The End-Cretaceous (K-T) Extinction
- Numerous evolutionary radiations occurred during the Cretaceous (144-65 million years ago)
- A major extinction occurred at the end of the period.
- 85% of all species died in the End-Cretaceous (K-T) extinction
Following the Permian mass extinction, life was abundant but there was a low diversity of species. However, through the Triassic, Jurassic, and Cretaceous, major faunal radiations resulted in a large number of new species and forms. New terrestrial fauna that made their first appearance in the Triassic included the dinosaurs, mammals, pterosaurs (flying reptiles), amphibians (including frogs and turtles). In addition, the first birds appeared in the Jurassic. Among the terrestrial flora, the gymnosperms of the Permian remained dominant until the evolution of the angiosperms (flowering plants) in the Cretaceous. In the Cretaceous there was also major radiations occurring in several esablished grounps including the the marine reptiles, rudist bivalves, ammonoids, belemnoids, and scleractinian corals. Bivalves, and brachiopods. Marine groups that were present but did not undergo major evolutionary expansion in the period included the gastropods,bryozoans, crinoids, sea urchins, and sponges.
During the End-Cretaceous (K-T) extinction (65 million years ago) eighty-five percent of all species disappeared, making it the second largest mass extinction event in geological history. This mass mass extinction, extinction event has generated considerable public interest, primarily because of its role in the demise of the dinosaurs. Although dinosaurs were among the unfortunate victims to perish in the K-T extinction, several other terrestrial and marine biotic groups were also severely affected or eliminated in the crisis. Among those that perished were the pterosaurs, belemnoids, many species of plants (except amongst the ferns and seed-producing plants), ammonoids, marine reptiles,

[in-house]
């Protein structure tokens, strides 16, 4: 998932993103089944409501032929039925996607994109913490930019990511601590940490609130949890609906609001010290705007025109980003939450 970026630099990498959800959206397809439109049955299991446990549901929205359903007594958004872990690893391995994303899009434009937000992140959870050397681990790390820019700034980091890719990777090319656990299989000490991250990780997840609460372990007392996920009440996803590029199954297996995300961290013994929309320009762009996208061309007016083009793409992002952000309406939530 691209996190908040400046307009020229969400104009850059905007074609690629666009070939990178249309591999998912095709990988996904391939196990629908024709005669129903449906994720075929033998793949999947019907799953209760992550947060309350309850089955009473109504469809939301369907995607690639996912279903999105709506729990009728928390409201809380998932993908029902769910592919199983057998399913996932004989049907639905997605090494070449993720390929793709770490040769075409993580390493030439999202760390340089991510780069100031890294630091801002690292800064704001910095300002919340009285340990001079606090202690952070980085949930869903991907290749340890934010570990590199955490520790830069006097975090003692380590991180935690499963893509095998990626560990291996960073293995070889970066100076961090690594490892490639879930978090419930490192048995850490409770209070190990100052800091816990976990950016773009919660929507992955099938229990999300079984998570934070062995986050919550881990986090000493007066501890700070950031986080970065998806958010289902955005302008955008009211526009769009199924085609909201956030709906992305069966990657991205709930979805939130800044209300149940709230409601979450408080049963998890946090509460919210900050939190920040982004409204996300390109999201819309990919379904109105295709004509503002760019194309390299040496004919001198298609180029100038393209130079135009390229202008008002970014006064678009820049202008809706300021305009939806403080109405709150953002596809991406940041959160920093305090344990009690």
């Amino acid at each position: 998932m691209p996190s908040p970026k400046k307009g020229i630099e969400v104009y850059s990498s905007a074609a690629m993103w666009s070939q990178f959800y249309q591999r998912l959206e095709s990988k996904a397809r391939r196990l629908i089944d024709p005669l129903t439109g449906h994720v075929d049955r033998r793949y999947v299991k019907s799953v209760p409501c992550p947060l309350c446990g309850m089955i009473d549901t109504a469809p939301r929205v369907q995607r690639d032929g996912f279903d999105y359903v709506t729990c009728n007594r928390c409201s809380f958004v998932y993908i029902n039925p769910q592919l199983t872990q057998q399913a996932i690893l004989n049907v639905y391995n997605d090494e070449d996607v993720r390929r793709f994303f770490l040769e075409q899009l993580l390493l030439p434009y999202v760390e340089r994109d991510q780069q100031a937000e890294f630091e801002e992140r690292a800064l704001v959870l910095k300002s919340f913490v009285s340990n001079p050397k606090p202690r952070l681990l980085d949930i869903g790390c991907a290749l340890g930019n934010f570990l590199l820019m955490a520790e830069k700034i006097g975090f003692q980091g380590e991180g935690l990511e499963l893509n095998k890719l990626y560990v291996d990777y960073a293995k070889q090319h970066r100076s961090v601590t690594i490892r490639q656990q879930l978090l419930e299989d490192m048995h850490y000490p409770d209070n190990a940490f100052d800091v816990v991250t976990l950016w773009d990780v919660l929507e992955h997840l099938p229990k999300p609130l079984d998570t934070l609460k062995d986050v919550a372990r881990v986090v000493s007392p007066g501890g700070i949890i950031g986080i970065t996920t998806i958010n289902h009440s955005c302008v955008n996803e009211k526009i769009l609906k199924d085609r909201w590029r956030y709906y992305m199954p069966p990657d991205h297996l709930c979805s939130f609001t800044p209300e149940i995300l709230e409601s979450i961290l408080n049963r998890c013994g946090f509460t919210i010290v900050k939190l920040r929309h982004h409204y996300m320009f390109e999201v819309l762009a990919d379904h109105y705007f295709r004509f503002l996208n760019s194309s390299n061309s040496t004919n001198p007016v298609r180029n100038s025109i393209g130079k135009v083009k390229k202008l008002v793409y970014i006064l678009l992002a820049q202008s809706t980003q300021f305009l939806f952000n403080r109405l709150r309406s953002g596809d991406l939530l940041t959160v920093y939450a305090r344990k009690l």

and rudist bivalves. Organisms which were severly affected included planktic foraminifera, calcareous nannoplankton, diatoms, dinoflagellates, brachiopods, molluscs, echinoids, and fish. Remarkably, most mammals, birds, turtles, crocodiles, lizards, snakes, and amphibians were primarily unaffected by the End-Cretaceous mass extinction.
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